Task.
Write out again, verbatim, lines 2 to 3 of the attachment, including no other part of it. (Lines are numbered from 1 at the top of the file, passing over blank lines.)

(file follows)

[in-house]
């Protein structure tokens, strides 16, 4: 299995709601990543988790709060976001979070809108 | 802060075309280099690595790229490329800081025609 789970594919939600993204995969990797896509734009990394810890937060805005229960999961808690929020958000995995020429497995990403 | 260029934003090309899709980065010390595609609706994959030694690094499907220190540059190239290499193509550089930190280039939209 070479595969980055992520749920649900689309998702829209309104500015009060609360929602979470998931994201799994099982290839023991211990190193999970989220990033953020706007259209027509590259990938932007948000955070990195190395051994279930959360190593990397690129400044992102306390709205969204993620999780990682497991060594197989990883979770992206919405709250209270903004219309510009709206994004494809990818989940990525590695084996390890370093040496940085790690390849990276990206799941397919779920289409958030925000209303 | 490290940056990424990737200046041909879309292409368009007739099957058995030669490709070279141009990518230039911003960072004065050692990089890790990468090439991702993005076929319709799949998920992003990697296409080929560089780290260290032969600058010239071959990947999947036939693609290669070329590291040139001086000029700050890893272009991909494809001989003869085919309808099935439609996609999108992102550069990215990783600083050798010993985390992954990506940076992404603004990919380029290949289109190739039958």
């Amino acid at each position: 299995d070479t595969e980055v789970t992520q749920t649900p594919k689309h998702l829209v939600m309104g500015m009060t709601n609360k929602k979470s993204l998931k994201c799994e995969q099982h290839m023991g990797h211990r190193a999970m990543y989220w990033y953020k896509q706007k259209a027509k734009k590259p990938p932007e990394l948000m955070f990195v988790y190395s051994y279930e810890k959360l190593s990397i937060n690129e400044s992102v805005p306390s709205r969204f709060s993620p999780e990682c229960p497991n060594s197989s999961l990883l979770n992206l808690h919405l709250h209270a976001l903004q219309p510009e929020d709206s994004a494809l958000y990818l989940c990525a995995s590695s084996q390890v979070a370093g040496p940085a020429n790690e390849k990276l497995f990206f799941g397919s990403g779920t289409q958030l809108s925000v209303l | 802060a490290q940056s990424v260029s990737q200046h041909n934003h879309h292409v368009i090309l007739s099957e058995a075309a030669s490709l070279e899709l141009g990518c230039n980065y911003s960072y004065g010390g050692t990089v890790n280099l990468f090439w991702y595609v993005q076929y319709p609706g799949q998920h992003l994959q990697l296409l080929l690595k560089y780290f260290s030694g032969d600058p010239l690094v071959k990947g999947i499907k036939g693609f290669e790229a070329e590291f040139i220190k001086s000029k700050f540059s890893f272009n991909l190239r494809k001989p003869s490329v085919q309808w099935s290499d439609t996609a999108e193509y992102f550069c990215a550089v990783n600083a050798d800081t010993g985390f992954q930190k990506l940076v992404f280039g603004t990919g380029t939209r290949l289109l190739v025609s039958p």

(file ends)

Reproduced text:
């Protein structure tokens, strides 16, 4: 299995709601990543988790709060976001979070809108 | 802060075309280099690595790229490329800081025609 789970594919939600993204995969990797896509734009990394810890937060805005229960999961808690929020958000995995020429497995990403 | 260029934003090309899709980065010390595609609706994959030694690094499907220190540059190239290499193509550089930190280039939209 070479595969980055992520749920649900689309998702829209309104500015009060609360929602979470998931994201799994099982290839023991211990190193999970989220990033953020706007259209027509590259990938932007948000955070990195190395051994279930959360190593990397690129400044992102306390709205969204993620999780990682497991060594197989990883979770992206919405709250209270903004219309510009709206994004494809990818989940990525590695084996390890370093040496940085790690390849990276990206799941397919779920289409958030925000209303 | 490290940056990424990737200046041909879309292409368009007739099957058995030669490709070279141009990518230039911003960072004065050692990089890790990468090439991702993005076929319709799949998920992003990697296409080929560089780290260290032969600058010239071959990947999947036939693609290669070329590291040139001086000029700050890893272009991909494809001989003869085919309808099935439609996609999108992102550069990215990783600083050798010993985390992954990506940076992404603004990919380029290949289109190739039958």
């Amino acid at each position: 299995d070479t595969e980055v789970t992520q749920t649900p594919k689309h998702l829209v939600m309104g500015m009060t709601n609360k929602k979470s993204l998931k994201c799994e995969q099982h290839m023991g990797h211990r190193a999970m990543y989220w990033y953020k896509q706007k259209a027509k734009k590259p990938p932007e990394l948000m955070f990195v988790y190395s051994y279930e810890k959360l190593s990397i937060n690129e400044s992102v805005p306390s709205r969204f709060s993620p999780e990682c229960p497991n060594s197989s999961l990883l979770n992206l808690h919405l709250h209270a976001l903004q219309p510009e929020d709206s994004a494809l958000y990818l989940c990525a995995s590695s084996q390890v979070a370093g040496p940085a020429n790690e390849k990276l497995f990206f799941g397919s990403g779920t289409q958030l809108s925000v209303l | 802060a490290q940056s990424v260029s990737q200046h041909n934003h879309h292409v368009i090309l007739s099957e058995a075309a030669s490709l070279e899709l141009g990518c230039n980065y911003s960072y004065g010390g050692t990089v890790n280099l990468f090439w991702y595609v993005q076929y319709p609706g799949q998920h992003l994959q990697l296409l080929l690595k560089y780290f260290s030694g032969d600058p010239l690094v071959k990947g999947i499907k036939g693609f290669e790229a070329e590291f040139i220190k001086s000029k700050f540059s890893f272009n991909l190239r494809k001989p003869s490329v085919q309808w099935s290499d439609t996609a999108e193509y992102f550069c990215a550089v990783n600083a050798d800081t010993g985390f992954q930190k990506l940076v992404f280039g603004t990919g380029t939209r290949l289109l190739v025609s039958p």